The European Commission has instructed Ireland to recover a record-breaking £11bn of tax and interest from global consumer technology giant Apple after ruling that a ‘sweetheart tax deal’ between the pair was in violation of EU law. ‘Member states cannot give tax benefits to selected companies – this is illegal under EU state aid rules,’ said EU competition commissioner Margarethe Vestager, who has overseen the three-year investigation into Apple’s tax dealings in Europe.
According to the Commission’s findings, an arrangement between Apple and Irish tax authorities between 1991 and 2015 allowed Apple to attribute the bulk of its sales to a ‘head office’ which only existed on paper, and could never have physically accounted for the turnover. While Ireland’s corporate taxation rate sits at 12.5 per cent, its arrangement with Apple allowed the company to pay tax of no more than 1 per cent in 2013, and as little as 0.005 per cent the following year. While the ordered £11bn is the largest ever recorded in the EU, it shouldn’t be a stretch for Apple – the company made a global net profit of £53bn last year and reportedly sits on a cash and securities reserve worth more than £176bn.
Apple chief executive Tim Cook has come out swinging against the ruling, accusing the EC of overriding Irish law and disrupting the international tax system. ‘We never asked for, nor did we receive, any special deals. We now find ourselves in the unusual position of being ordered to retroactively pay additional taxes to a government that says we don’t owe them any more than we’ve already paid,’ he said, adding that the company was preparing to appeal. Ireland too is pushing back hard against the ruling, keen to preserve its status as a tax haven for large multinationals operating in Europe. ‘The decision leaves me with no choice but to seek cabinet approval to appeal,’ said Irish finance minister Michael Noonan. ‘This is necessary to defend the integrity of our tax system, to provide certainty to business, and to challenge the encroachment of EU state aid rules into sovereign member state competence of taxation.’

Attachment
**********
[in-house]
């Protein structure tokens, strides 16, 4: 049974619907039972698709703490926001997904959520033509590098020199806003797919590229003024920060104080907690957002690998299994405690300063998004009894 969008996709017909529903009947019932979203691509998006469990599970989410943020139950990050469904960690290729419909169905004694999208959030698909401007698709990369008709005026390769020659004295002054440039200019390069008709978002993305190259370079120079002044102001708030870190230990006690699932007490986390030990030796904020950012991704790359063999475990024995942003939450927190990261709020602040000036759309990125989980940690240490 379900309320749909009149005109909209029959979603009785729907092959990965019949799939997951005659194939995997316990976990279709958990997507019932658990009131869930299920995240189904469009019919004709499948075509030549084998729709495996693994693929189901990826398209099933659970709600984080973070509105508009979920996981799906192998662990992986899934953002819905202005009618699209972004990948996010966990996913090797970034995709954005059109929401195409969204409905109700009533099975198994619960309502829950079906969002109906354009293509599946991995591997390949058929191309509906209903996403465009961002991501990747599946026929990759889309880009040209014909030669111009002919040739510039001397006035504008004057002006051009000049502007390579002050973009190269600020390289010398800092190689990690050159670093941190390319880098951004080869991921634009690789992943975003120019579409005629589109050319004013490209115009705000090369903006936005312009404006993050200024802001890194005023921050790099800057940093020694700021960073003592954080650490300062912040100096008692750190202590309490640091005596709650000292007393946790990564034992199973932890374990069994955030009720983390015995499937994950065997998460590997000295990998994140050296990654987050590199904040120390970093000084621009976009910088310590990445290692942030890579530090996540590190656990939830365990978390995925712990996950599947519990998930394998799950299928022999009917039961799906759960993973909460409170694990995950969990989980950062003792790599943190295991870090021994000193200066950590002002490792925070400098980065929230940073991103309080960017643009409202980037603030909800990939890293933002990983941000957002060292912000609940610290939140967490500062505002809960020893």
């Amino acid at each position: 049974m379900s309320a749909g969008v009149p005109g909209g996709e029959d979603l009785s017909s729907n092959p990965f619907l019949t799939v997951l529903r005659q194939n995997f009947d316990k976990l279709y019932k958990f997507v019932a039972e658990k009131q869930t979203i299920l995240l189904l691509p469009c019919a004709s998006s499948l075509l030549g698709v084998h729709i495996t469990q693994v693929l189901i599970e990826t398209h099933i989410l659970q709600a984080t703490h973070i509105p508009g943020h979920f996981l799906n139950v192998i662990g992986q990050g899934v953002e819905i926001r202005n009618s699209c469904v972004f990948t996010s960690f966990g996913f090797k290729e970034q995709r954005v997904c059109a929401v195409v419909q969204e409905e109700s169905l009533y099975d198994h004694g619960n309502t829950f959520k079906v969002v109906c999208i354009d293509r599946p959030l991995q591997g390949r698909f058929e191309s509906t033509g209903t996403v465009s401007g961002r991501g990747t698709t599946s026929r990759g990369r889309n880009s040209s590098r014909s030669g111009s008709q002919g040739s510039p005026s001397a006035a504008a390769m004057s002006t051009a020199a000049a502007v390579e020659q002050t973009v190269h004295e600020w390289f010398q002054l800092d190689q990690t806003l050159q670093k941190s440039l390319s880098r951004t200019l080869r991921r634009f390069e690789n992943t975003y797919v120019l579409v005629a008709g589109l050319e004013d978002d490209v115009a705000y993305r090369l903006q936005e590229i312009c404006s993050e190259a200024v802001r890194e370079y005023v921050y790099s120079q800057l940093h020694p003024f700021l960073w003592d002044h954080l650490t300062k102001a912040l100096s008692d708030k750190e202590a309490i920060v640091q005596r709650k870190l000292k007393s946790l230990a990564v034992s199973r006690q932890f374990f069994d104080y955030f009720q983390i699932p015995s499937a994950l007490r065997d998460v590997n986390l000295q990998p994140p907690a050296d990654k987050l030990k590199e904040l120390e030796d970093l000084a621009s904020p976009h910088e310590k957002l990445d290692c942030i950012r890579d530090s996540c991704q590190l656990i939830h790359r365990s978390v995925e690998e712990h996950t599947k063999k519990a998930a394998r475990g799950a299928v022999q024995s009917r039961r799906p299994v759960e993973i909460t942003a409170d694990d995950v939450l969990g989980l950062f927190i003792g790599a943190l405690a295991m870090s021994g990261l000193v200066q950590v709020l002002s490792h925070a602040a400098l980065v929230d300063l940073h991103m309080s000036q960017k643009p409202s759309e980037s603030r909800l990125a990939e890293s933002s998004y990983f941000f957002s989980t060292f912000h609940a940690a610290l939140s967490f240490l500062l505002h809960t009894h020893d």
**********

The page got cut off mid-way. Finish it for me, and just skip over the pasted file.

Apple’s claim that the ruling is a threat to international investment in Europe has been backed by the US Treasury, which last week warned that the EC was at risk of becoming a ‘supranational tax authority’. Democratic senator Charles Schumer has slammed the decision, labeling it a ‘cheap money grab… targeting US companies and the US tax base’ that undermines the competitiveness of US companies in the European marketplace while hoarding tax revenues that ‘should go towards investment [in] the United States.’ Global Markets Advisory Group senior market strategist Peter Kenny warned The Guardian that the EC ruling is ‘just the tip of the spear’ in what is likely to be a large-scale disruption of the many multinationals that currently use EU tax arrangements to circumvent higher corporate tax rates in the United States.